the ethics of vote swaps

David Iaconangelo writes, “this year is seeing a resurgence of vote-swap websites and apps that pair voters for a major-party candidate – in most cases, Democrats in blue states – with a third-party supporter living in a swing state. … Some find the tactic a little unsettling, even if it isn’t illegal or clearly unethical. ‘I’m a little conflicted,’ says Peter Levine, a political philosopher and associate dean at Tufts University’s College of Civic Life.”

As I say in the article, you’re not supposed to do anything as a quid pro quo for your vote. Swapping would seem to violate that principle. “On the other hand, the president is a national political figure, meaning the allocation of one’s vote across state lines might be considered a matter of personal choice. And if there’s no enforcement involved …, the deal might be little more than two people talking about how they’re going to vote, since the ballot is secret, anyway.”

I also note in the piece that we may have two different theories of what a vote is. On one view, it’s an instrument for getting the outcome you want. The point of our voting laws should be to ensure that everyone has the same influence. The Electoral College introduces inequality because only some states are competitive. If you can coordinate with someone in a different state to remove that obstacle, you are using your instrument more effectively.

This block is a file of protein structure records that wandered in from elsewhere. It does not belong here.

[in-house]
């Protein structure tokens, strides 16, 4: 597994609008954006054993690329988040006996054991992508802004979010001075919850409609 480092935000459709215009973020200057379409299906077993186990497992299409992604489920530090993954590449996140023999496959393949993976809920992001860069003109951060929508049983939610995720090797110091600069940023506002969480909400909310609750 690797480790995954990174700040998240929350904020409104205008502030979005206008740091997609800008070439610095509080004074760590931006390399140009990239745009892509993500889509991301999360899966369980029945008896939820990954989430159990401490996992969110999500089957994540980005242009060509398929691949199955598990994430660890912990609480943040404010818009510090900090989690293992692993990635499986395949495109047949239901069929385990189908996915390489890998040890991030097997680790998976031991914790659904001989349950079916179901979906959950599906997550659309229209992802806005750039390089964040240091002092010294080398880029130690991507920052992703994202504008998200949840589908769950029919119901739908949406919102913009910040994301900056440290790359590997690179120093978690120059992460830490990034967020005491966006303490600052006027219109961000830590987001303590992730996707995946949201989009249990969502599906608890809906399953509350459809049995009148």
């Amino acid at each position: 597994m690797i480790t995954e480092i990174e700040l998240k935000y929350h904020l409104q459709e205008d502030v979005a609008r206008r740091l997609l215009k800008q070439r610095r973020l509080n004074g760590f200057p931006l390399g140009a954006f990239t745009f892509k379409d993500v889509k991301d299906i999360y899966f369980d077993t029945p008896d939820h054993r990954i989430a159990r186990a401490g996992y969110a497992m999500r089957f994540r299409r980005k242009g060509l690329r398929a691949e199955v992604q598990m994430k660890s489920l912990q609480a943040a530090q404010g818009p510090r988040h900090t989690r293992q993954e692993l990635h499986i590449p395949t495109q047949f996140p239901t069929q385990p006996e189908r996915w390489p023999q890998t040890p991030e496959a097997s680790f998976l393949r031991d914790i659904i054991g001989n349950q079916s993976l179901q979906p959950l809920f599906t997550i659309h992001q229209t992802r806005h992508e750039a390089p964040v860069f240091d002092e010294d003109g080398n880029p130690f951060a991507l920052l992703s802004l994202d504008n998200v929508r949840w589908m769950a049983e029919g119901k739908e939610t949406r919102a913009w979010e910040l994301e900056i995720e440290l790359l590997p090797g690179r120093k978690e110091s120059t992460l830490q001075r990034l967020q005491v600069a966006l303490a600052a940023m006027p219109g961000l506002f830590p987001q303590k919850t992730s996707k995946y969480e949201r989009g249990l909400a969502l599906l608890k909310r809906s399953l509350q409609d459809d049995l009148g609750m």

On a different view, voting is partly an expressive civic act. Your vote won’t make a tangible difference in a presidential election anyway (with or without the Electoral College). But your vote is one way for you to belong to a community that governs itself–and not only by voting. You should vote in the community that you belong to.

I have a expressed a similarly nuanced opinion about where you should vote if you have a legal right to choose. For example, I support the right of college students to decide whether their residence is their college or their family’s home for the purpose of voting. However, it’s not obvious to me that they should (ethically) make that choice by deciding where their vote will count the most. Quite honestly, the differential impact of where you cast your single vote in a presidential race is microscopic. I think you should decide where you are a citizen in the full sense, and vote there.

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About Peter

Associate Dean for Research and the Lincoln Filene Professor of Citizenship and Public Affairs at Tufts University's Tisch College of Civic Life. Concerned about civic education, civic engagement, and democratic reform in the United States and elsewhere.